RESOURCE: Reducing Risk through Best Soil Health Management Practices in Organic Crop Production
Farmers must manage an array of risks. Production risks include yield losses resulting from poor germination and establishment; drought, hail, and other adverse weather events; weeds, pests, and diseases; nutrient limitations; and long-term declines in productivity related to soil erosion, compaction, or degradation. Climate change is expected to exacerbate risks by intensifying weather extremes, modifying life cycles of crop pests and pathogens, and accelerating decomposition of soil organic matter (SOM) (IPCC 2014, Kirschbaum, 1995).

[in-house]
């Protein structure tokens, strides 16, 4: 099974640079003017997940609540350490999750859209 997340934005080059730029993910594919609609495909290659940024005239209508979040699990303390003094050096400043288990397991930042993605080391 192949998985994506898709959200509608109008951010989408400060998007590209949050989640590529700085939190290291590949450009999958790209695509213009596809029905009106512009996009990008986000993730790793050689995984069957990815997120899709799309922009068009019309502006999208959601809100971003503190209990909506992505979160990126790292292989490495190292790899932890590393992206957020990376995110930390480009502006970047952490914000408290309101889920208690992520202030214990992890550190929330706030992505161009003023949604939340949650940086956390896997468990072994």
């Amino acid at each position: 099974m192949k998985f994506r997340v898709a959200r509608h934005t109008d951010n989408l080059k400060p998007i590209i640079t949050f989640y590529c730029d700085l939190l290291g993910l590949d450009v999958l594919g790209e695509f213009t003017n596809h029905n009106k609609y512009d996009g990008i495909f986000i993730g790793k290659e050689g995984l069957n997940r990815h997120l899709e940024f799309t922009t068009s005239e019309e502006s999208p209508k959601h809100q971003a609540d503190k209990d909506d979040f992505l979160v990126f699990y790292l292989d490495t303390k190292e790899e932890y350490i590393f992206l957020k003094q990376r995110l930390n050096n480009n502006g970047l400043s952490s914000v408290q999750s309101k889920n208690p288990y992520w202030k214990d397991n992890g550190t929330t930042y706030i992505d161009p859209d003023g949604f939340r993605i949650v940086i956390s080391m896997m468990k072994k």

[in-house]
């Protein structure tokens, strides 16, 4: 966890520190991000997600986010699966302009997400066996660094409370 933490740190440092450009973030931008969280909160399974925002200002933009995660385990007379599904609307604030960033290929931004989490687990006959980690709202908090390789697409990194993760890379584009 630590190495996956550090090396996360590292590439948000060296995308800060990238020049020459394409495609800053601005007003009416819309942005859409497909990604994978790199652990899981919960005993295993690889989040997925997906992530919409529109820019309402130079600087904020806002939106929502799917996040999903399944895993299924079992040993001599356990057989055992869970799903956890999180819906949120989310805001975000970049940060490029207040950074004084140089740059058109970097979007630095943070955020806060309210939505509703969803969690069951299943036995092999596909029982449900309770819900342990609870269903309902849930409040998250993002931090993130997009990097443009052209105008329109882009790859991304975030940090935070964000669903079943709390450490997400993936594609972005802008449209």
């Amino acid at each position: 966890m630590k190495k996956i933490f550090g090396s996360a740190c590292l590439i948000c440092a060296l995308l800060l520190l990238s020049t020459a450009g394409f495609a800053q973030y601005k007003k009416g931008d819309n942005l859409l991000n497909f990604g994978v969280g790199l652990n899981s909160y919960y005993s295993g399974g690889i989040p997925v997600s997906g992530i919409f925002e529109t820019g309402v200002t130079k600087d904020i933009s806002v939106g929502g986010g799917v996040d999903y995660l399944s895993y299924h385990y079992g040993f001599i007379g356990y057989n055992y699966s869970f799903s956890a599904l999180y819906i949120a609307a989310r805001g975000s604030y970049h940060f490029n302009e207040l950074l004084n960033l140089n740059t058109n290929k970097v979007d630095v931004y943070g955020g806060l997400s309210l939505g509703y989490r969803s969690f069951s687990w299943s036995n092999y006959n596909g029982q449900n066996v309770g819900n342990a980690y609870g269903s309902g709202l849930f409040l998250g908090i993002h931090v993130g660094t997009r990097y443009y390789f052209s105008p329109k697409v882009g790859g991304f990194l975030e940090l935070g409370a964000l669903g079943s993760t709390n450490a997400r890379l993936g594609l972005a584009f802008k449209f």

Financial risks arise when total costs of production, including seed, fertilizers and other inputs, labor, field operations, and fixed costs (e.g., loan payments), exceed gross proceeds as determined by yields and market prices. Careful evaluation of economic risks becomes especially important when you diversify crops or enterprises, adopt new practices for soil health or other objectives, or undertake transition to organic production. Farmers can also face legal, regulatory, and human health risks related to food safety, water quality and other environmental impacts of farming practices.

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